Dr. Jack’s Musical Mood Boosters – Beat the January Blues with rara.com!

 Dr Jack Lewis

Hi there, welcome to round two of my scientific studies in music and the brain with rara.com. It’s certainly been an interesting week – I’ve been looking into how we can actually use music to beat the January blues and feel happier. Coupled with a cup of tea and perhaps a slice of cake it’s a sure-fire way to keep a smile on your face.

We all know that January can be dull and depressing. Days are short, nights are long, and festive cheer has long gone– making us feel lethargic and low.

To beat the blues I recommend listening to music.

It’s been proven that particular musical styles have the power to stimulate every brain area involved in generating emotion. This can activate pleasure pathways to produce a natural ‘high’, much like that created by good food and sex. Some songs just feel inherently ‘happy’.

My research into this field of neuroscience, music and mood has led me to indentify five key musical triggers that can help anyone feel happier, which I’ve used to compile the ultimate mood-boosting playlist. The playlist features an eclectic and unexpected range of artists from Robert Johnson, to The Beach Boys, and even Daft Punk and as with my previous ‘ergogenic’ playlist, it’s available for free on rara.com with the promo code HOLIDAY2012.

Here are my five top findings

1) Keep it simple with predictable, punchy songs – like early blues music.

Even though it is typically seen as a ‘sad’ genre, early blues has all hallmarks of music that can make you smile. ‘Let the Good Times Roll’ by undisputed King of the Blues, B.B. King is a good example. The simple, stripped-down style of his music with a punchy yet predictable brass and percussion rhythm get the brain’s reward pathways firing, whilst his unparalleled string-bending and vibrato technique made the guitar sing with an emotional, vocal quality sure to get the limbic system cranked up.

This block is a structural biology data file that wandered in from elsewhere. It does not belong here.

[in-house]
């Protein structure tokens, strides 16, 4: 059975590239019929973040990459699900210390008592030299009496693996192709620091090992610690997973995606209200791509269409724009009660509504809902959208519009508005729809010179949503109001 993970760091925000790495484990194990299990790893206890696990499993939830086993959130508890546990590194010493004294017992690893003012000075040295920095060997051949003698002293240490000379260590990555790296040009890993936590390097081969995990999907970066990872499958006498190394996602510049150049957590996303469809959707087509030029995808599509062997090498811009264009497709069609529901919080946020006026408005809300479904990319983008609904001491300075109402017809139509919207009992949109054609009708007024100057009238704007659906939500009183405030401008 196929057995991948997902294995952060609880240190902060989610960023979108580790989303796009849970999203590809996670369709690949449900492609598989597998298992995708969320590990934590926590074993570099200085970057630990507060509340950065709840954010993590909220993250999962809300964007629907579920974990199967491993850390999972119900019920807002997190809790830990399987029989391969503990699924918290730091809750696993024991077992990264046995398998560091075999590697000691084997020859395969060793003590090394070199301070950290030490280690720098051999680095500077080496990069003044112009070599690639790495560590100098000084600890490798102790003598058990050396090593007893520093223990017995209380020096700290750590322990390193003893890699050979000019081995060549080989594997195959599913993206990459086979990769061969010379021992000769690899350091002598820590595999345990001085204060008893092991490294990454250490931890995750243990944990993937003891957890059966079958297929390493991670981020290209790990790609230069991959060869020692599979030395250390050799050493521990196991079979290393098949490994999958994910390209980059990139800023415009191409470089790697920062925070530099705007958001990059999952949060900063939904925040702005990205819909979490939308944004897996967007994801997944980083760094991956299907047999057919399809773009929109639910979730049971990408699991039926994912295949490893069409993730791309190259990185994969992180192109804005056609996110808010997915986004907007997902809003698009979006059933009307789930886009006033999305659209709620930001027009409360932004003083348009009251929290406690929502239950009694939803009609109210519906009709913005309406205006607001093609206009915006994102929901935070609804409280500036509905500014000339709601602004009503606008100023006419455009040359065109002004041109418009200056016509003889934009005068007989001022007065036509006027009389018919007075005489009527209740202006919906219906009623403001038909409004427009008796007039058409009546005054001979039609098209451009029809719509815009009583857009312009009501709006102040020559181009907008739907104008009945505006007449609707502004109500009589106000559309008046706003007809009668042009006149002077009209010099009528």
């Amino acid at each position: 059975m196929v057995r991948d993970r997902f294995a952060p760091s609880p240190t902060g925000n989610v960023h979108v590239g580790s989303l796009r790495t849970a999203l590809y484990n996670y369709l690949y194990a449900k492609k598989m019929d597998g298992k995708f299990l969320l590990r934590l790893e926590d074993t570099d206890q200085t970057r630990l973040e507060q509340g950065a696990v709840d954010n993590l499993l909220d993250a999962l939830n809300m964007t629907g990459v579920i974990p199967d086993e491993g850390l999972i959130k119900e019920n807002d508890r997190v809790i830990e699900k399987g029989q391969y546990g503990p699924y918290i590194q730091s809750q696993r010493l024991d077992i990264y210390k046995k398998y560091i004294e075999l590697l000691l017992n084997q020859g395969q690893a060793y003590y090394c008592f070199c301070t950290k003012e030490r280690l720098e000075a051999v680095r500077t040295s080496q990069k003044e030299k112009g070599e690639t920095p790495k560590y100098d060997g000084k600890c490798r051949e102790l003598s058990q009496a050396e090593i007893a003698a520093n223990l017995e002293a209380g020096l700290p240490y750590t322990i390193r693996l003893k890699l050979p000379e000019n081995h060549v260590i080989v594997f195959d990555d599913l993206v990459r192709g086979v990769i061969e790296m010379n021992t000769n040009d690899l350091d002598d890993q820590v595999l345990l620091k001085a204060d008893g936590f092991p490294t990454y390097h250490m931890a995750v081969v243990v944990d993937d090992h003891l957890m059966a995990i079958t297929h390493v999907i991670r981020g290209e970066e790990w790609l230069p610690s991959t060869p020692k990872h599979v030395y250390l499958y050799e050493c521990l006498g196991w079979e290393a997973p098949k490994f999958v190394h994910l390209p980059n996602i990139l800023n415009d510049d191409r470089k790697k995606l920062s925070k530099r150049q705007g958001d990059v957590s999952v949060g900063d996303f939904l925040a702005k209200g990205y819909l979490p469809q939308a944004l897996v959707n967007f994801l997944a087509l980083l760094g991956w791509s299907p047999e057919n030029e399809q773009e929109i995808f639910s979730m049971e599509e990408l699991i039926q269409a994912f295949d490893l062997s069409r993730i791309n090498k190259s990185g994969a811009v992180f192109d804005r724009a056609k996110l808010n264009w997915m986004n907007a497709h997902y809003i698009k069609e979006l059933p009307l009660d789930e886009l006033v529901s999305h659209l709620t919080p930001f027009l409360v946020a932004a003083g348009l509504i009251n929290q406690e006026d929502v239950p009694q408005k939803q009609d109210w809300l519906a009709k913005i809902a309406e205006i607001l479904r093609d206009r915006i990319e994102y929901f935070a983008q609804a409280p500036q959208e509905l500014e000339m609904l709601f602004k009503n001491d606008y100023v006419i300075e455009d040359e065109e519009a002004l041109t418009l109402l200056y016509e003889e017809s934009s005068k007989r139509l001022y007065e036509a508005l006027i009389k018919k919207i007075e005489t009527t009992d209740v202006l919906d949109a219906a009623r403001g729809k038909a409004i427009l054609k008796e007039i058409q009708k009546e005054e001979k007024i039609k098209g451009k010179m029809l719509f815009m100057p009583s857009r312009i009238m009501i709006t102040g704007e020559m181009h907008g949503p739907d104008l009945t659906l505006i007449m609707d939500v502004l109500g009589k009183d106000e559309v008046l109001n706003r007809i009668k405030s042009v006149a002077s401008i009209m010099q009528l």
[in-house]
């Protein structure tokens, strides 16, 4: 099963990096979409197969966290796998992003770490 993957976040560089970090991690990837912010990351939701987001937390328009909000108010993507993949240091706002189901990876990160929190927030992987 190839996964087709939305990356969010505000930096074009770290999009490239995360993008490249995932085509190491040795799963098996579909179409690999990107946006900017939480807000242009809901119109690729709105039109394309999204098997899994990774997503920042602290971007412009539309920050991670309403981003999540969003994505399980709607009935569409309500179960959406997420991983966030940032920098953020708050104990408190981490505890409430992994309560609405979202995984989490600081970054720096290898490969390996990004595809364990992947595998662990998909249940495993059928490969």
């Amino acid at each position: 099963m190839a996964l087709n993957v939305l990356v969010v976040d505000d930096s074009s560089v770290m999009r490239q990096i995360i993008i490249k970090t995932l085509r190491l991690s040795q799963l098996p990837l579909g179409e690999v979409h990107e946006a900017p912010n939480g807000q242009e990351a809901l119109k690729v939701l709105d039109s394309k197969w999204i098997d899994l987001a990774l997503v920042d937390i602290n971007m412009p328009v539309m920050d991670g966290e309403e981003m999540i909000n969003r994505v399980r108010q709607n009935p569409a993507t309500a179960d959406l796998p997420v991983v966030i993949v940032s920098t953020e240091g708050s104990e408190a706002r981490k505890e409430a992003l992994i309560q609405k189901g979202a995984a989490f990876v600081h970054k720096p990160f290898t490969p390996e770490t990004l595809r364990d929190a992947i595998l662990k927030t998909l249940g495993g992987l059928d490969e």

2) Connect with singers on an emotional level – try “a capella” tracks

Music is so ingrained into humans that it doesn’t need instruments to have an effect on us. When we hear emotion in a human voice our brains are tuned re-create some of this emotion within. This is fundamental to empathy. The harmonisation between several voices will activate the reward pathways, and can make you feel on top of the world. Indie rockers The Futureheads have produced an entirely “a cappella” album, “Rant”; it’s available on rara.com and highly recommended to get the brain tapping!

3) Revisit music from ‘moments of bliss’ to recreate that positive state of mind

Any song that reminds you of a time when you were blissfully happy has the power to put you right back in that particular emotional state of mind. One fMRI study specifically investigating how music triggers this kind of nostalgia identified a brain region which was activated both by events in the musical extract and the strength of the memories conjured up by that tune. Perhaps it’s music from an unforgettable summer music festival, your Wedding Day, or the opening track of a set from your favourite concert back in your younger days.

4) Music that gets your heart pumping and skin tingling casts your fears away

Any music that gets your heart pumping and your skin tingling – like the thrilling climax of Tchaicovsky’s 1812 Overture– can enable the brain to cast worries away. Such music does this by causing deactivation of the brain area that orchestrates the fear response – the amygdala – making us feel less anxious.

5) The ‘tight trousers’ factor:  high-pitched vocals create an instant mood boost

Singers often communicate the ‘happy’ emotion using the upper register of their voices and when this happiness rubs off on us, premotor brain areas that control our vocal muscles automatically become more active – which is why you can find yourself singing or humming along without even realising. Other songs in this vocal style include Mika ‘Grace Kelly’, Scissor Sisters ‘Comfortably Numb’ and most of Prince’s output to date!

This brings me to the end of my blog post and the end of my research into music and the brain (for now). I’ve really enjoyed this piece and have certainly learned a lot – I hope you have too.

Dr. Jack

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